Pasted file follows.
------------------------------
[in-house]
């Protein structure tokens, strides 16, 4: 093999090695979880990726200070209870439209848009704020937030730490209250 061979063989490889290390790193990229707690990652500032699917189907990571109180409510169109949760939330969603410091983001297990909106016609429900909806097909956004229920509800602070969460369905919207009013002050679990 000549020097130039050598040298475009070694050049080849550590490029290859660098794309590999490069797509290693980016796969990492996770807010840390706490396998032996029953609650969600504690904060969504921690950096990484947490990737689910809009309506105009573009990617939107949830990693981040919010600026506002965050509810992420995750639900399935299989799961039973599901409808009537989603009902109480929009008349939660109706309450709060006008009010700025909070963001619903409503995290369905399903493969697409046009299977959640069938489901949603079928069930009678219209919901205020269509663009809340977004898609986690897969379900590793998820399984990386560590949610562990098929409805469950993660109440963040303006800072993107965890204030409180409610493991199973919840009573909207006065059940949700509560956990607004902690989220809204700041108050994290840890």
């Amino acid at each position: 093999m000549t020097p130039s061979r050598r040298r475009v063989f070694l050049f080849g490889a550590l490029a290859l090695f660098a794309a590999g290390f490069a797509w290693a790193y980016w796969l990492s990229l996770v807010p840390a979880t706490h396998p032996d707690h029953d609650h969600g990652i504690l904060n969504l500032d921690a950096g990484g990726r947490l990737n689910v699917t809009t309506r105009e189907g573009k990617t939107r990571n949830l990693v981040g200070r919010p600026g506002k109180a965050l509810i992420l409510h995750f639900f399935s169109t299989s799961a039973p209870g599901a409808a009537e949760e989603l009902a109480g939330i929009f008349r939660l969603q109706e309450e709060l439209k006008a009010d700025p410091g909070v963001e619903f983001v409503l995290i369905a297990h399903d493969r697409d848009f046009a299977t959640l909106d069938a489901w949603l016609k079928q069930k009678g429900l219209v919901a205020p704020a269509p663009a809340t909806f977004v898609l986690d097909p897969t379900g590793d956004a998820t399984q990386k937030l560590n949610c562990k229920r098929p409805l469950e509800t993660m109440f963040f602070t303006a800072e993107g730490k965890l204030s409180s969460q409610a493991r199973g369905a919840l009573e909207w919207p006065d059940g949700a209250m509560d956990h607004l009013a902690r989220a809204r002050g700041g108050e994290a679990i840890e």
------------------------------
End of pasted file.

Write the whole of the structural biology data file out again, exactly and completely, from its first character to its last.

[in-house]
């Protein structure tokens, strides 16, 4: 093999090695979880990726200070209870439209848009704020937030730490209250 061979063989490889290390790193990229707690990652500032699917189907990571109180409510169109949760939330969603410091983001297990909106016609429900909806097909956004229920509800602070969460369905919207009013002050679990 000549020097130039050598040298475009070694050049080849550590490029290859660098794309590999490069797509290693980016796969990492996770807010840390706490396998032996029953609650969600504690904060969504921690950096990484947490990737689910809009309506105009573009990617939107949830990693981040919010600026506002965050509810992420995750639900399935299989799961039973599901409808009537989603009902109480929009008349939660109706309450709060006008009010700025909070963001619903409503995290369905399903493969697409046009299977959640069938489901949603079928069930009678219209919901205020269509663009809340977004898609986690897969379900590793998820399984990386560590949610562990098929409805469950993660109440963040303006800072993107965890204030409180409610493991199973919840009573909207006065059940949700509560956990607004902690989220809204700041108050994290840890």
């Amino acid at each position: 093999m000549t020097p130039s061979r050598r040298r475009v063989f070694l050049f080849g490889a550590l490029a290859l090695f660098a794309a590999g290390f490069a797509w290693a790193y980016w796969l990492s990229l996770v807010p840390a979880t706490h396998p032996d707690h029953d609650h969600g990652i504690l904060n969504l500032d921690a950096g990484g990726r947490l990737n689910v699917t809009t309506r105009e189907g573009k990617t939107r990571n949830l990693v981040g200070r919010p600026g506002k109180a965050l509810i992420l409510h995750f639900f399935s169109t299989s799961a039973p209870g599901a409808a009537e949760e989603l009902a109480g939330i929009f008349r939660l969603q109706e309450e709060l439209k006008a009010d700025p410091g909070v963001e619903f983001v409503l995290i369905a297990h399903d493969r697409d848009f046009a299977t959640l909106d069938a489901w949603l016609k079928q069930k009678g429900l219209v919901a205020p704020a269509p663009a809340t909806f977004v898609l986690d097909p897969t379900g590793d956004a998820t399984q990386k937030l560590n949610c562990k229920r098929p409805l469950e509800t993660m109440f963040f602070t303006a800072e993107g730490k965890l204030s409180s969460q409610a493991r199973g369905a919840l009573e909207w919207p006065d059940g949700a209250m509560d956990h607004l009013a902690r989220a809204r002050g700041g108050e994290a679990i840890e």